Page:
The paradox is that we’re hard on ourselves because we know we have to follow the current guidance from the House of Justice, and when others aren’t stepping up to the plate, we do more and more and eventually burn out.

For example, here’s something I wrote about 3 years ago:

I totally understand and see the vision of the House of Justice, in which we do the core activities in our own neighborhoods as a way to build communities.  I want to be part of the process but my passion lies in researching the practical application of the Writings to everyday problems, and making this information available to others through books and my blog.  Even though I’m having several devotional gatherings with others over the phone; and tutoring 3 Ruhi Books over the phone, and supporting others who are animators and children’s class teachers, over the phone, I feel hugely guilty that I’m not doing it in my own cluster.  Surely God sees my efforts as “enough”, yet my guilt has driven me to do more.

Recently, a member of the Institute Board told me that community building was the role of the Institutions and not the responsibility of the individual.  It was a huge relief!

Also, God never asks us to carry anyone else’s responsibilities.  As the House of Justice said in its Ridvan Message of 2014:  “Everyone has a share in this enterprise; the contribution of each serves to enrich the whole.”

If I’m trying to fill someone else’s role because they are inactive, I don’t have time to fill my own.

Finding this quote really got my attention!

No good but only evil can come from taking the responsibility for the future of God’s Cause into our own hands and trying to force it into ways that we wish it to go regardless of the clear texts and our own limitations. It is His Cause. He has promised that its light will not fail. Our part is to cling tenaciously to the revealed word and to the institutions that He has created to preserve His Covenant.’  (Universal House of Justice, Quickeners of Mankind, p. 119)

YIKES!  “only evil can come from taking the responsibility for the future of God’s Cause into our own hands and trying to force it into ways that we wish it to go regardless of our own limitations”!  That’s exactly what I was doing!

But as a workaholic, it was one thing to leave the community building to the institutions and another to know what moderation looked like.  I had to ask myself – when working full time on my business, is tutoring 3 study circles; holding devotional gatherings and accompanying others  excessive?  Or is it applying a “herculean effort”?  I didn’t know, until I carefully studied the second half of this quote:  my job is to “cling tenaciously to the revealed word and to the institutions.”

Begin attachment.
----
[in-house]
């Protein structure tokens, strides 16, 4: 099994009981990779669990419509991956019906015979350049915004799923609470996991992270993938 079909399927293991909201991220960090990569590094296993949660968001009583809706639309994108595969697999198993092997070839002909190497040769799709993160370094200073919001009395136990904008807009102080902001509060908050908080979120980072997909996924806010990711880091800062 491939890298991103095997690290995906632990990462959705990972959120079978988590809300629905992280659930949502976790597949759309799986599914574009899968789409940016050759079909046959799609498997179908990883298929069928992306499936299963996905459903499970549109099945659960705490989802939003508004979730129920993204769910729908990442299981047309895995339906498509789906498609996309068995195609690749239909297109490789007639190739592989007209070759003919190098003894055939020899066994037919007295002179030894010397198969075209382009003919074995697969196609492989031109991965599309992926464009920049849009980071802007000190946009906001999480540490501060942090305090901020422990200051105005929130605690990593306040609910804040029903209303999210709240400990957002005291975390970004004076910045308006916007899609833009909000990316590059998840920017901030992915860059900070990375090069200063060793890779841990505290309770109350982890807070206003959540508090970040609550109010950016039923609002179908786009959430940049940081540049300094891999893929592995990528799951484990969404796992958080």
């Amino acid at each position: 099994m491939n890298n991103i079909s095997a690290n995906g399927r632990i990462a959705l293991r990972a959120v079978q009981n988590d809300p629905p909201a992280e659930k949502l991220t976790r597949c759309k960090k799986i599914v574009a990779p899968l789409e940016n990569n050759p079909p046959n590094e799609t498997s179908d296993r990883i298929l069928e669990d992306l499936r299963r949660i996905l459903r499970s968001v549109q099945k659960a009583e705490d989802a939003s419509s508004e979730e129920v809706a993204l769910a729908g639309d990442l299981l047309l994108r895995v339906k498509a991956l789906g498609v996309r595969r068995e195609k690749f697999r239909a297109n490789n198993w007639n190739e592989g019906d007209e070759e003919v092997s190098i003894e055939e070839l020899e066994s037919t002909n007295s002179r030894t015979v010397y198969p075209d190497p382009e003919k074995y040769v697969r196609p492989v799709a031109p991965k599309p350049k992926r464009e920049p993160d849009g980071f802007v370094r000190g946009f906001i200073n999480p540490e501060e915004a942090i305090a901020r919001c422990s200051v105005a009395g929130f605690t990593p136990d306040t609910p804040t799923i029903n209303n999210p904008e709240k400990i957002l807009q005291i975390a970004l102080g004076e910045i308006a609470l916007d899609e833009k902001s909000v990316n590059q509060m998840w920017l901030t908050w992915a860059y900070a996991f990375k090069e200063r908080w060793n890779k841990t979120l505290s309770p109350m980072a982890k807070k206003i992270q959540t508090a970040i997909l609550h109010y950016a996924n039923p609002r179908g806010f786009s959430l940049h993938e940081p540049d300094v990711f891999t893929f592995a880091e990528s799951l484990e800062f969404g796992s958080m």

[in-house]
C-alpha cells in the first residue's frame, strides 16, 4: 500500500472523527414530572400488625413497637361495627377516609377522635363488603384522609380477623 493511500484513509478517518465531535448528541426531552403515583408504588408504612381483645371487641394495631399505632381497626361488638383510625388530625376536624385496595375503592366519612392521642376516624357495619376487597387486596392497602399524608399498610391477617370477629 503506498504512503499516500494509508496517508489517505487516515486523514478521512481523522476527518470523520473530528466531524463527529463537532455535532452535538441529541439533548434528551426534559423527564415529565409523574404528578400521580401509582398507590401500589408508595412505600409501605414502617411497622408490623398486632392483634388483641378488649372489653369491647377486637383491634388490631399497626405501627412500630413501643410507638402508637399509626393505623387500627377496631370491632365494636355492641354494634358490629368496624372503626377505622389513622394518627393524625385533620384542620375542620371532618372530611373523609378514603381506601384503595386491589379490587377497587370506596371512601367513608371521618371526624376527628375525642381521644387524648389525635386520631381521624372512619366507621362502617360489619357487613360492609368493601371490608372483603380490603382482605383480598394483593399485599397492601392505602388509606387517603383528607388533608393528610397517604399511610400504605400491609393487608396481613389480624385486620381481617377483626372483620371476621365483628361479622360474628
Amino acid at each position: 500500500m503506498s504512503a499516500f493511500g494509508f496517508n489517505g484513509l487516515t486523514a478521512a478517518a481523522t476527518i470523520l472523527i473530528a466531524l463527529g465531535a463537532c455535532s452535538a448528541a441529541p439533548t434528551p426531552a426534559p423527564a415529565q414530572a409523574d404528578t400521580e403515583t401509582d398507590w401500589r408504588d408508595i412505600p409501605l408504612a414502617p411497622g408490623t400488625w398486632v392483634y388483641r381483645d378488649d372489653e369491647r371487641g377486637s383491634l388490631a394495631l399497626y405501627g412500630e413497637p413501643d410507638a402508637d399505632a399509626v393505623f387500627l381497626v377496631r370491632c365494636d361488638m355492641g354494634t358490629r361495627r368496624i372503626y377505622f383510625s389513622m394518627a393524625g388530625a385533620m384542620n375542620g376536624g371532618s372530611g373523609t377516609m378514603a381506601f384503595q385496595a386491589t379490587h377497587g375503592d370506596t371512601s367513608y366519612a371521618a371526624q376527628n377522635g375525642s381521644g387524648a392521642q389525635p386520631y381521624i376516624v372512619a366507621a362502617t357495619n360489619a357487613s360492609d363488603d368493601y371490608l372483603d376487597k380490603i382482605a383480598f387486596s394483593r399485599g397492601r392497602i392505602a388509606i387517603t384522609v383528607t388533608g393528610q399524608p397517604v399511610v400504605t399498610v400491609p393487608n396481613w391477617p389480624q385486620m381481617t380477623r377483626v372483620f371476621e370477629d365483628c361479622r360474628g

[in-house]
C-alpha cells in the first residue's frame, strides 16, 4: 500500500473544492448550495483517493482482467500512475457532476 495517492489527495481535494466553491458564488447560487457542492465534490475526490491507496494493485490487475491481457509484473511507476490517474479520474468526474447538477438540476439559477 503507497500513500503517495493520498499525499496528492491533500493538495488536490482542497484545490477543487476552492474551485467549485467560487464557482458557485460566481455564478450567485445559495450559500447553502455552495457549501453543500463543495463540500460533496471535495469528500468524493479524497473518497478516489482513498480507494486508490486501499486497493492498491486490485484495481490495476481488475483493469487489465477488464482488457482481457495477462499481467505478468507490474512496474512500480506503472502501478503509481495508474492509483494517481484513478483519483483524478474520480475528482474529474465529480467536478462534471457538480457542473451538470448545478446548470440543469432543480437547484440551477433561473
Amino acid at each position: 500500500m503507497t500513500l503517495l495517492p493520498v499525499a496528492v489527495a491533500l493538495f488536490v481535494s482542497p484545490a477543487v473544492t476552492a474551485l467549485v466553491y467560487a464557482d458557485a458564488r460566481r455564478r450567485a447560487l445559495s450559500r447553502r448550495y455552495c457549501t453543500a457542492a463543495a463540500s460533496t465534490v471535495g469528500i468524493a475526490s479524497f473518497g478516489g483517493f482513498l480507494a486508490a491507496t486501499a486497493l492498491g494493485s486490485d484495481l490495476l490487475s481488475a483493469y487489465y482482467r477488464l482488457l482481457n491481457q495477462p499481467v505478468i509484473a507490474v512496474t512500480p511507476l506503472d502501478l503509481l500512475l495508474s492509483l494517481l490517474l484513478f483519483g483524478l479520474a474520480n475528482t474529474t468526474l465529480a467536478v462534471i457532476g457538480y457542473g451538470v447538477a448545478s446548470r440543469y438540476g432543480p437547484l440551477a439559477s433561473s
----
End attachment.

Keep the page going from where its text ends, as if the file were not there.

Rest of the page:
Recently, I joined Workaholics Anonymous who gave me the 3 R’s as a standard:  In addition to working (and service), I need to spend equal amounts of time on Rest, Relaxation and Relationship Building.

So which “revealed word” can help shed some light on my need for rest, relaxation and relationship building?

Recently at a Baha’i Conference, we looked at this quote, where Shoghi Effendi told us:

…you should not neglect your health, but consider it the means which enables you to serve. It — the body . . . should be well cared for so it can do its work! You should certainly safeguard your nerves, and force yourself to take time, and not only for prayer and meditation, but for real rest and relaxation.  (Shoghi Effendi, Lights of Guidance, p. 297)

It was a real “aha” moment for me.  I felt that Shoghi Effendi really understood me, when he said I should “force myself to take time for real rest and relaxation”!  That’s what it will take!  A force of willpower and a herculean effort, because I don’t know when or how to stop the work and service I enjoy doing.

That takes care of 2 of the 3 R’s right there!  That’s a quote I can cling to tenaciously.

But how does an introvert like me go about building relationships when I have no ties to my biological family or a spouse?  Home visits and elevated conversations with like-minded people seem to be clues, but only if these activities aren’t coming from a place of “should” and only if they lead to real rest and relaxation.  I think that’s a topic for another day!

The good news is, even with a society that promotes workaholism, we can overcome it and not live in drivenness, constantly trying to measure up to someone else’s standard. God knows what we need and will provide everything we need, if only we remember to ask.

What’s your experience with drivenness?  Post your comments below.